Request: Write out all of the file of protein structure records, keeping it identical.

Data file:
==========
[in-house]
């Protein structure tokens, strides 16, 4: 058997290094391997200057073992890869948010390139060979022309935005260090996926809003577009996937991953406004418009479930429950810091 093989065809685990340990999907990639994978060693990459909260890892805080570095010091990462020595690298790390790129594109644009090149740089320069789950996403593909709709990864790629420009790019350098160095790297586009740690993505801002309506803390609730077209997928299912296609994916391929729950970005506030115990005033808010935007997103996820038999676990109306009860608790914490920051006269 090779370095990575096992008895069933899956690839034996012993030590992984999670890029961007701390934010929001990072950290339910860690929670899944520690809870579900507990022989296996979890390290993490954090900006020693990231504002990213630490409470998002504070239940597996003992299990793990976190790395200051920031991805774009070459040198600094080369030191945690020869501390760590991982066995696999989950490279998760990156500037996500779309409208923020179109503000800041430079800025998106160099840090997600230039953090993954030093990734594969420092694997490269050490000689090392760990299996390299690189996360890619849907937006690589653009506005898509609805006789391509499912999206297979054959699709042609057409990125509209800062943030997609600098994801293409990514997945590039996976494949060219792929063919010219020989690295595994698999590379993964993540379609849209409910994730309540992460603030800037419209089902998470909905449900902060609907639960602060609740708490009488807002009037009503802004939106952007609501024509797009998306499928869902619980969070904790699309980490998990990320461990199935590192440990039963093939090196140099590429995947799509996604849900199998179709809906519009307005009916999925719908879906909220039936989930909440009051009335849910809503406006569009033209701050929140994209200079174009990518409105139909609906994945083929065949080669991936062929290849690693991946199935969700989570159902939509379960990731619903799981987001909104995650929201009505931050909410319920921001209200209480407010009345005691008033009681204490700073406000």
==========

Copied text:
[in-house]
């Protein structure tokens, strides 16, 4: 058997290094391997200057073992890869948010390139060979022309935005260090996926809003577009996937991953406004418009479930429950810091 093989065809685990340990999907990639994978060693990459909260890892805080570095010091990462020595690298790390790129594109644009090149740089320069789950996403593909709709990864790629420009790019350098160095790297586009740690993505801002309506803390609730077209997928299912296609994916391929729950970005506030115990005033808010935007997103996820038999676990109306009860608790914490920051006269 090779370095990575096992008895069933899956690839034996012993030590992984999670890029961007701390934010929001990072950290339910860690929670899944520690809870579900507990022989296996979890390290993490954090900006020693990231504002990213630490409470998002504070239940597996003992299990793990976190790395200051920031991805774009070459040198600094080369030191945690020869501390760590991982066995696999989950490279998760990156500037996500779309409208923020179109503000800041430079800025998106160099840090997600230039953090993954030093990734594969420092694997490269050490000689090392760990299996390299690189996360890619849907937006690589653009506005898509609805006789391509499912999206297979054959699709042609057409990125509209800062943030997609600098994801293409990514997945590039996976494949060219792929063919010219020989690295595994698999590379993964993540379609849209409910994730309540992460603030800037419209089902998470909905449900902060609907639960602060609740708490009488807002009037009503802004939106952007609501024509797009998306499928869902619980969070904790699309980490998990990320461990199935590192440990039963093939090196140099590429995947799509996604849900199998179709809906519009307005009916999925719908879906909220039936989930909440009051009335849910809503406006569009033209701050929140994209200079174009990518409105139909609906994945083929065949080669991936062929290849690693991946199935969700989570159902939509379960990731619903799981987001909104995650929201009505931050909410319920921001209200209480407010009345005691008033009681204490700073406000």